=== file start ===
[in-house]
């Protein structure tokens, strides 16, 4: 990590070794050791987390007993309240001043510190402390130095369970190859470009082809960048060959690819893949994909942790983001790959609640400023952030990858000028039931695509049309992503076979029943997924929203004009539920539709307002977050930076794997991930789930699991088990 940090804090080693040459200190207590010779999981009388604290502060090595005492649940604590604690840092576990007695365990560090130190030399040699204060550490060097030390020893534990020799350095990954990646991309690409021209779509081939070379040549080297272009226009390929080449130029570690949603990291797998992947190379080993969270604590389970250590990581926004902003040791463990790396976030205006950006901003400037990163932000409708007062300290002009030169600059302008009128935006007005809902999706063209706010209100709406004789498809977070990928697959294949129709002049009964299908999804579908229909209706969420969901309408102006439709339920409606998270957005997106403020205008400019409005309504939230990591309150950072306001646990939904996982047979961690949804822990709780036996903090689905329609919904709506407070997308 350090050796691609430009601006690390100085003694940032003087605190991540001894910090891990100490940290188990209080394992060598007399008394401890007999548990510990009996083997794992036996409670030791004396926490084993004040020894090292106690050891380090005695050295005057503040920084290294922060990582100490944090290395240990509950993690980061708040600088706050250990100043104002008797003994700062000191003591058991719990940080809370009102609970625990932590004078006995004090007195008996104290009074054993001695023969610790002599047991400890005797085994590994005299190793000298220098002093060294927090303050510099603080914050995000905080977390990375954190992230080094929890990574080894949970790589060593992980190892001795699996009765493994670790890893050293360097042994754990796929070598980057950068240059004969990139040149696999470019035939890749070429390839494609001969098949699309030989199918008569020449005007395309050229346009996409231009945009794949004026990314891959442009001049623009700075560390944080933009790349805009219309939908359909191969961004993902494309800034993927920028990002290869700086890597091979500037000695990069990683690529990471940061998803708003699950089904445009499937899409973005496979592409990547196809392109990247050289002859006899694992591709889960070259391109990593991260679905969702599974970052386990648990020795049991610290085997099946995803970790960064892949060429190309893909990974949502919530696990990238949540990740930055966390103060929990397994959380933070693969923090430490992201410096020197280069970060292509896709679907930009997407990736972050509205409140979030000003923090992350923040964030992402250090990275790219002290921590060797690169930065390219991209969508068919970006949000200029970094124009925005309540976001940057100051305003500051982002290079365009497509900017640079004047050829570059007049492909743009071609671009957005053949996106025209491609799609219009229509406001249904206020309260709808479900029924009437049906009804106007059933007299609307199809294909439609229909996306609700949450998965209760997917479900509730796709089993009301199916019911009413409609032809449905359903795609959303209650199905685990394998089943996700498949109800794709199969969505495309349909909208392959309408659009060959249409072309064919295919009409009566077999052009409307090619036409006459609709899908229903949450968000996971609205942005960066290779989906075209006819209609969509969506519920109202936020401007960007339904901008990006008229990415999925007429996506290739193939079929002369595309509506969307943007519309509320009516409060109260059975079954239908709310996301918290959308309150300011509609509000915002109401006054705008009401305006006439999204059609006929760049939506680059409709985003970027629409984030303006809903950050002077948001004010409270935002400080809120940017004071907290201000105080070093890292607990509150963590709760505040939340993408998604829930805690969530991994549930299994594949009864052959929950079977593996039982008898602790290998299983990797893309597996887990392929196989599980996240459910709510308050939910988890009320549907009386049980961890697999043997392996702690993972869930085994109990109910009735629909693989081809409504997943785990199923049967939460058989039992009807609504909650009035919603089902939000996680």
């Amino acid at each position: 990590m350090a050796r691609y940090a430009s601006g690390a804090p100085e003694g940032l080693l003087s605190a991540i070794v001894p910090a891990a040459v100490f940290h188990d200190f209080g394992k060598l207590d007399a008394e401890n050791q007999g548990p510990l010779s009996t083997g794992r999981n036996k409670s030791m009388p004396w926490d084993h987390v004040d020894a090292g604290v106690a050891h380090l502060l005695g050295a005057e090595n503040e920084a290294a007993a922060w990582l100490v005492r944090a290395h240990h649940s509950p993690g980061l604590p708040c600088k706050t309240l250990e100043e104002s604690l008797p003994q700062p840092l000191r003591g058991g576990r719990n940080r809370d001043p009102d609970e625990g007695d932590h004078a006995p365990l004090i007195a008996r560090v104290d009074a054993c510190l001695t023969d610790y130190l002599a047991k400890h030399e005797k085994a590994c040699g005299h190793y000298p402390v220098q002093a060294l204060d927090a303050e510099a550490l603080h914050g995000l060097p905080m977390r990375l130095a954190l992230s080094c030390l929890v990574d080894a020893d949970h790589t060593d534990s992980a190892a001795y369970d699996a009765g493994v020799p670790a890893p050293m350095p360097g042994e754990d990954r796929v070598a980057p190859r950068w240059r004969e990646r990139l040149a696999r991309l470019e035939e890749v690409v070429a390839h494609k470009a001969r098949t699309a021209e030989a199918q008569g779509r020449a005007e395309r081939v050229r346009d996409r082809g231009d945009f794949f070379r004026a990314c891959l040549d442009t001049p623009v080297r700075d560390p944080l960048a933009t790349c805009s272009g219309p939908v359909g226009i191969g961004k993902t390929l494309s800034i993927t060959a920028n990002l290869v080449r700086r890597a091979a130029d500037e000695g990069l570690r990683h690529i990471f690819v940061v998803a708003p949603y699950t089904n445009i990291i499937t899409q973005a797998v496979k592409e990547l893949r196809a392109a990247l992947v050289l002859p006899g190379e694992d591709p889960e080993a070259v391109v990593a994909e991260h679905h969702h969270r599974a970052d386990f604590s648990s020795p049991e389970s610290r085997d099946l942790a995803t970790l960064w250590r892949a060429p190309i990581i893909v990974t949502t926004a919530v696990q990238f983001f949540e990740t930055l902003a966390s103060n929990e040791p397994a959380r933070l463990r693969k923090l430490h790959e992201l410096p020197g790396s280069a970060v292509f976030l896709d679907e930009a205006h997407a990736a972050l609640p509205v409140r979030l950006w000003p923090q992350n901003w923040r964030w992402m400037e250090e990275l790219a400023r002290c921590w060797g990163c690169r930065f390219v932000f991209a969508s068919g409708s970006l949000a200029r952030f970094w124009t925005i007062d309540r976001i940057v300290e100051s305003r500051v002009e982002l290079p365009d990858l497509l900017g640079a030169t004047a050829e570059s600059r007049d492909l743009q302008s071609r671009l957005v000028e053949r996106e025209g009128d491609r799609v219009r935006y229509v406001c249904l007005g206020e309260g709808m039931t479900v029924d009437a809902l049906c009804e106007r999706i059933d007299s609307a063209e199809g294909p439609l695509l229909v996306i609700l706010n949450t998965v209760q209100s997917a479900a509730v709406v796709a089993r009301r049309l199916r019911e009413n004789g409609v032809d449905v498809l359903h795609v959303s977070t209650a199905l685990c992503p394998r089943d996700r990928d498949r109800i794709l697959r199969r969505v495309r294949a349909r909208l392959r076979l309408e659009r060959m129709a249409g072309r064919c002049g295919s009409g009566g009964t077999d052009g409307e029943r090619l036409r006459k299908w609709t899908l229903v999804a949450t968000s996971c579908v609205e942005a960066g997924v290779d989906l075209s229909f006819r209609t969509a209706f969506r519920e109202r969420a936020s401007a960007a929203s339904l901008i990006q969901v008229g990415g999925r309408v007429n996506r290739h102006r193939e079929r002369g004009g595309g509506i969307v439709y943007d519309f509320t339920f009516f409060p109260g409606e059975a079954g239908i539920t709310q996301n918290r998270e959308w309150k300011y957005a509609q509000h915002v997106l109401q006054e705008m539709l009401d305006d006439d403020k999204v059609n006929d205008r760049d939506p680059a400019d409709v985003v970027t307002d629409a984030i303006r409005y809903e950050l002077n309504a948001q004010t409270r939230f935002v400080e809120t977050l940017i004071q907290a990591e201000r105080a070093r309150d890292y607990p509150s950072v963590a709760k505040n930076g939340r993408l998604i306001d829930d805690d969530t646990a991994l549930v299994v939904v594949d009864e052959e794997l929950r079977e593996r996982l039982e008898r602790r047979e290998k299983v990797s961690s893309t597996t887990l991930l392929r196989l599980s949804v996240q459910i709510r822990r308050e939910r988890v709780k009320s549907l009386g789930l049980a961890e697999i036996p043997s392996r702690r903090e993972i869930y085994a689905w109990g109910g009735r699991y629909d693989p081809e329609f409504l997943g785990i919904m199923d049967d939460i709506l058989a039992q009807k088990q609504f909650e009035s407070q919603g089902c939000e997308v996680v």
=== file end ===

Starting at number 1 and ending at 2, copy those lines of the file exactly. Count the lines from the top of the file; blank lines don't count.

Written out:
[in-house]
């Protein structure tokens, strides 16, 4: 990590070794050791987390007993309240001043510190402390130095369970190859470009082809960048060959690819893949994909942790983001790959609640400023952030990858000028039931695509049309992503076979029943997924929203004009539920539709307002977050930076794997991930789930699991088990 940090804090080693040459200190207590010779999981009388604290502060090595005492649940604590604690840092576990007695365990560090130190030399040699204060550490060097030390020893534990020799350095990954990646991309690409021209779509081939070379040549080297272009226009390929080449130029570690949603990291797998992947190379080993969270604590389970250590990581926004902003040791463990790396976030205006950006901003400037990163932000409708007062300290002009030169600059302008009128935006007005809902999706063209706010209100709406004789498809977070990928697959294949129709002049009964299908999804579908229909209706969420969901309408102006439709339920409606998270957005997106403020205008400019409005309504939230990591309150950072306001646990939904996982047979961690949804822990709780036996903090689905329609919904709506407070997308 350090050796691609430009601006690390100085003694940032003087605190991540001894910090891990100490940290188990209080394992060598007399008394401890007999548990510990009996083997794992036996409670030791004396926490084993004040020894090292106690050891380090005695050295005057503040920084290294922060990582100490944090290395240990509950993690980061708040600088706050250990100043104002008797003994700062000191003591058991719990940080809370009102609970625990932590004078006995004090007195008996104290009074054993001695023969610790002599047991400890005797085994590994005299190793000298220098002093060294927090303050510099603080914050995000905080977390990375954190992230080094929890990574080894949970790589060593992980190892001795699996009765493994670790890893050293360097042994754990796929070598980057950068240059004969990139040149696999470019035939890749070429390839494609001969098949699309030989199918008569020449005007395309050229346009996409231009945009794949004026990314891959442009001049623009700075560390944080933009790349805009219309939908359909191969961004993902494309800034993927920028990002290869700086890597091979500037000695990069990683690529990471940061998803708003699950089904445009499937899409973005496979592409990547196809392109990247050289002859006899694992591709889960070259391109990593991260679905969702599974970052386990648990020795049991610290085997099946995803970790960064892949060429190309893909990974949502919530696990990238949540990740930055966390103060929990397994959380933070693969923090430490992201410096020197280069970060292509896709679907930009997407990736972050509205409140979030000003923090992350923040964030992402250090990275790219002290921590060797690169930065390219991209969508068919970006949000200029970094124009925005309540976001940057100051305003500051982002290079365009497509900017640079004047050829570059007049492909743009071609671009957005053949996106025209491609799609219009229509406001249904206020309260709808479900029924009437049906009804106007059933007299609307199809294909439609229909996306609700949450998965209760997917479900509730796709089993009301199916019911009413409609032809449905359903795609959303209650199905685990394998089943996700498949109800794709199969969505495309349909909208392959309408659009060959249409072309064919295919009409009566077999052009409307090619036409006459609709899908229903949450968000996971609205942005960066290779989906075209006819209609969509969506519920109202936020401007960007339904901008990006008229990415999925007429996506290739193939079929002369595309509506969307943007519309509320009516409060109260059975079954239908709310996301918290959308309150300011509609509000915002109401006054705008009401305006006439999204059609006929760049939506680059409709985003970027629409984030303006809903950050002077948001004010409270935002400080809120940017004071907290201000105080070093890292607990509150963590709760505040939340993408998604829930805690969530991994549930299994594949009864052959929950079977593996039982008898602790290998299983990797893309597996887990392929196989599980996240459910709510308050939910988890009320549907009386049980961890697999043997392996702690993972869930085994109990109910009735629909693989081809409504997943785990199923049967939460058989039992009807609504909650009035919603089902939000996680």